It’s been a busy week in media. Notably, the U.S. Supreme Court passed down decisions on Arizona’s immigration law and the Affordable Care Act; sadly, screenwriter Nora Ephron passed away; and in the world of sports, Wimbledon is in full swing and the Olympics are right around the corner. What I can’t seem to get out of my head, though, is an article I read Monday afternoon during my lunch hour. I’m talking about last week’s piece in the Atlantic written powerfully and thoughtfully by Anne-Marie Slaughter entitled, “Why Women Still Can’t Have It All.”
In the piece, Slaughter talks about her career path, the struggles she’s faced, and the decisions she’s made; but at the heart of her message, she is trying to convey that there is something fundamentally and structurally wrong about the workplace. I hesitate to summarize her argument, just as I am always wary of trying to explain concisely how other social diseases like racism and class discrimination are institutional problems, but for the sake of this post I’m going to try.
There is a message sent to women in the workplace by both men and other women that you can “have it all” if only you work hard enough, sleep little enough, and be dedicated enough. By “all” we mean a family, a great career, and maybe some semblance of a social life (ha!). But in a workplace built by men, there are seemingly insurmountable obstacles for women, the roots of which boil down to some really basic choices. For example, can working from home be a valid and respected option one or more days per week? Can in-house, in-person meetings be scheduled during the hours of the school day rather than evening dinners, thus alleviating the need for extra nanny finagling? Can we applaud rather than disparage men who turn down promotions and extra responsibility because it is in the best interest of their family? And can we embrace the fact that yes, women are the parent (in a heterosexual relationship) more likely to leave work early when a sick child calls from the nurse’s office at school, but that having that woman in the workplace is important and valuable for the company because she brings things to the table that men do not?
As I read the article, I had to ask the question: Is there a Christian side to this conversation? I suppose the most accurate answer to that question is yes, in fact there are many Christian voices in this conversation, but among the Christian voices, their differences can often outweigh their similarities, so much so that it is hard to unite around anything. One biblical voice says Husbands, in the same way, show consideration for your wives in your life together, paying honor to the woman as the weaker sex, since they too are also heirs of the gracious gift of life – so that nothing may hinder your prayers (1 Peter 3:7). Okay, not bad. Another tells us Let a woman learn in quietness with all subjection. But I permit not a woman to teach, nor to have dominion over a man, but to be in quietness (1 Timothy 2:11-12). Um, really bad.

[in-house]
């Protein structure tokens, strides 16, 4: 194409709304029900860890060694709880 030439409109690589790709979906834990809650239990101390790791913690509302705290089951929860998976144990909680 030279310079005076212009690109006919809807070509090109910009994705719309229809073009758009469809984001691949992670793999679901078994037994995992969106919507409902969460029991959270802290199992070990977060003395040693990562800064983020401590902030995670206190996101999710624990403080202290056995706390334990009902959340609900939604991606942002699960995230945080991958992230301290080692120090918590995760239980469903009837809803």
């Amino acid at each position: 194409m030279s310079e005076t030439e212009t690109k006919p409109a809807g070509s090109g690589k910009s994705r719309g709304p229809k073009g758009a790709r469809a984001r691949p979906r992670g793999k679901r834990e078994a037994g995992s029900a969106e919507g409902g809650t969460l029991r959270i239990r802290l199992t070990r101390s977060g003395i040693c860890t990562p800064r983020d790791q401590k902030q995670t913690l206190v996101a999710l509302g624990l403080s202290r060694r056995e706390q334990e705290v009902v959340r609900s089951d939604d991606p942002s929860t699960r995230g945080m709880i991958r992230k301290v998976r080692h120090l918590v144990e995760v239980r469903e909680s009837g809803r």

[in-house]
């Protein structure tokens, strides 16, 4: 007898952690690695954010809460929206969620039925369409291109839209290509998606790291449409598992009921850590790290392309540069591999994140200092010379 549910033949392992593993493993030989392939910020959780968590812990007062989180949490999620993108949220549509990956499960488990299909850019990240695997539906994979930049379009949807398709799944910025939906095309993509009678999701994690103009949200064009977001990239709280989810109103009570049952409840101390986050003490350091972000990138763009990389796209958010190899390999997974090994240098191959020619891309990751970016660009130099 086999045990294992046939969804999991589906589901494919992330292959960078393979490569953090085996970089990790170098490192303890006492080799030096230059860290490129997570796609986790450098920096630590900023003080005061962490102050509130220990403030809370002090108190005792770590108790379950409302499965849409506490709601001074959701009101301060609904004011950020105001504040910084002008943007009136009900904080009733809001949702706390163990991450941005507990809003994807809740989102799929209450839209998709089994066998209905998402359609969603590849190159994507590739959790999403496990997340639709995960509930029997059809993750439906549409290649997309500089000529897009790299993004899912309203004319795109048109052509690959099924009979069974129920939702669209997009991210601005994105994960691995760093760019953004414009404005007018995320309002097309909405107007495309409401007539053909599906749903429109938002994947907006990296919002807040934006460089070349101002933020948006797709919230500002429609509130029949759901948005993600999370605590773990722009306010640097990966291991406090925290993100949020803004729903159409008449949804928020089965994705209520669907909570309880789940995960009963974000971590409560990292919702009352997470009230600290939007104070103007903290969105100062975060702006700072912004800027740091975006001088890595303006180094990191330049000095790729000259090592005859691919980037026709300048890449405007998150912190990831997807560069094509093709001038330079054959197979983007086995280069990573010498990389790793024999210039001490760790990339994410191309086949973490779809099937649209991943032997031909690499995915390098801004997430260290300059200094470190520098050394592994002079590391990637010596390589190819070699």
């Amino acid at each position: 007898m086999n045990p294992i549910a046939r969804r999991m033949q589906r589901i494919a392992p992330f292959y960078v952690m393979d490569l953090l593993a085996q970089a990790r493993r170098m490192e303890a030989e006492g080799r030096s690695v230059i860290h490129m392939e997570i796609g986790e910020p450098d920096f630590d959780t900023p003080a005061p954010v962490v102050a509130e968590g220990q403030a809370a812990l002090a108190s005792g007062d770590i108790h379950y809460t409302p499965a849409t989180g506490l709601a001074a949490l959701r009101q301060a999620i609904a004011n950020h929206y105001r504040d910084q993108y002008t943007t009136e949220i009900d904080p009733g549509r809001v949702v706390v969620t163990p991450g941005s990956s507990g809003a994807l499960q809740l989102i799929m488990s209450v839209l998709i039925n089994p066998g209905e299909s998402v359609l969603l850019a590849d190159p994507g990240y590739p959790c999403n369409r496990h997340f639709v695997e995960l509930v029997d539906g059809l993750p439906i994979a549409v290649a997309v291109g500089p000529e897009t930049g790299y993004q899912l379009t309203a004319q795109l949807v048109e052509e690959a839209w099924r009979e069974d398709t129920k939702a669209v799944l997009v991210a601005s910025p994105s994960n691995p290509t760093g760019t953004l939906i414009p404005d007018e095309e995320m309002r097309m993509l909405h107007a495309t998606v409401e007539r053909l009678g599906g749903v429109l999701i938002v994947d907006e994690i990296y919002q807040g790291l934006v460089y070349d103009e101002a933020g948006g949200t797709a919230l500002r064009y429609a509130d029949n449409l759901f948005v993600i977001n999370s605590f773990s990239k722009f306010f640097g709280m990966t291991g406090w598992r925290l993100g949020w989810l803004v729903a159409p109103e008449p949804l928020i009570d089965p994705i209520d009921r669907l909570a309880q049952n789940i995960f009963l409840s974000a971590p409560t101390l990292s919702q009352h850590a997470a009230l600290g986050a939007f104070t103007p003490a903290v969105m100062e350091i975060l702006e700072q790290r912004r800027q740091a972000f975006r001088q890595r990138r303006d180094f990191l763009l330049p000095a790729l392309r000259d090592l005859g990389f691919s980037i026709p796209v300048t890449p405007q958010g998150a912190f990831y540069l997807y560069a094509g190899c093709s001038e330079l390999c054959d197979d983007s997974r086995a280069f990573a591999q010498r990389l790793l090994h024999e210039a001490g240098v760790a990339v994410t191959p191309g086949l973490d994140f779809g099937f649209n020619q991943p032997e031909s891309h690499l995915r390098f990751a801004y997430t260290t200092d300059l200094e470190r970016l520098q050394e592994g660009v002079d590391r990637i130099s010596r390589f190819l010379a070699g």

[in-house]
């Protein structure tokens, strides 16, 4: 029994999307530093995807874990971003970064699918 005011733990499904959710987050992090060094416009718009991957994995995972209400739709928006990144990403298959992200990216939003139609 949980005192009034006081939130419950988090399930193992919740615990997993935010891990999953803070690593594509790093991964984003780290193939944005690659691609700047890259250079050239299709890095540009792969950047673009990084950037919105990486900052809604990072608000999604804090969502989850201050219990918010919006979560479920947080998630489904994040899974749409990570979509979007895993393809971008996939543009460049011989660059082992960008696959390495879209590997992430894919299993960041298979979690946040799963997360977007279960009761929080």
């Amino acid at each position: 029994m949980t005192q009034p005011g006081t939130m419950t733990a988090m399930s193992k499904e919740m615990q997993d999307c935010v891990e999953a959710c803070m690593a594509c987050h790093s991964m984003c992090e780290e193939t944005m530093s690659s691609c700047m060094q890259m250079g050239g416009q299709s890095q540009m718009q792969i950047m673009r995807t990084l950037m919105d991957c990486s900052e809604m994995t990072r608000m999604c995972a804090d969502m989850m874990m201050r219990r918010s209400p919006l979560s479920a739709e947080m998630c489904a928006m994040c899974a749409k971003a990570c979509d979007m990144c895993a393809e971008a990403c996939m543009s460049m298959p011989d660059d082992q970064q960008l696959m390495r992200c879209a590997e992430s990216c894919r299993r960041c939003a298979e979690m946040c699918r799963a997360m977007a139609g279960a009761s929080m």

Unapologetically, as a Christian and as a woman, I cannot accept as infallible any scripture or doctrine that tells me I can never work above men. I know it might seem a little counter intuitive to establish my rejection of scripture in my Christian faith (huh?), but bear with me just a little bit longer.
Feminist theology, far from the angry bra-burning radical feminism of the 1960’s and 70’s revolves around the principle of full humanity. That doesn’t sound too crazy, right? If you don’t call it feminist theology, then we’re talking about something very basic, that each person is brought into this world and bestowed with the Imago Dei, then deserves to flourish fully as a human. Rosemary Radford Ruether, a renowned feminist theologian writes, “The critical principle of feminist theology is the promotion of the full humanity of women. Whatever denies, diminishes, or distorts the full humanity of women is, therefore, appraised as not redemptive” (Reuther, Sexism and God-talk 18). But beyond just women, “Any principle of religion or society that marginalizes one group of persons as less than fully human diminishes us all” (Ruether, Sexism and God-talk 20). Therefore, thoughts and actions that promote the full humanity of women (and any other marginalized or oppressed group of people) are holy; thoughts and actions that don’t are not. Furthermore, this feminist voice is not asking for women to be treated as men, as that would be supporting masculinity as normative. Instead, women claim their own identity and ask for love and respect as a child of God in whatever way they choose to flourish.
To bring this back to the article, it seems to me that if a woman of such incredible power and privilege feels like she cannot have a leading role in the workplace and simultaneously be a good mother to her teenage boys, then something is fundamentally wrong; it is most especially wrong because men can have a leading role in the workplace and simultaneously be considered a good dad.
Anne-Marie Slaughter, an accomplished academic and foreign policy analyst, doesn’t believe things will change until one half of senators, one half of CEO’s and top executives, and one half of tenured professors (among many other professions) are women. We don’t just need women in the workplace; we need women in leadership roles in the workplace. But women must claim the power and authority themselves. We cannot advocate for our full humanity and expect men to give it to us. That’s a little backwards, don’t you think? The motivation to change the system will emerge out of both anger and hope; anger at the injustice (and at the fact that too many people won’t acknowledge it as an injustice) and hope for a world without sexism, a world where all practices contribute to the full humanity of all persons, a world where all practices are redemptive.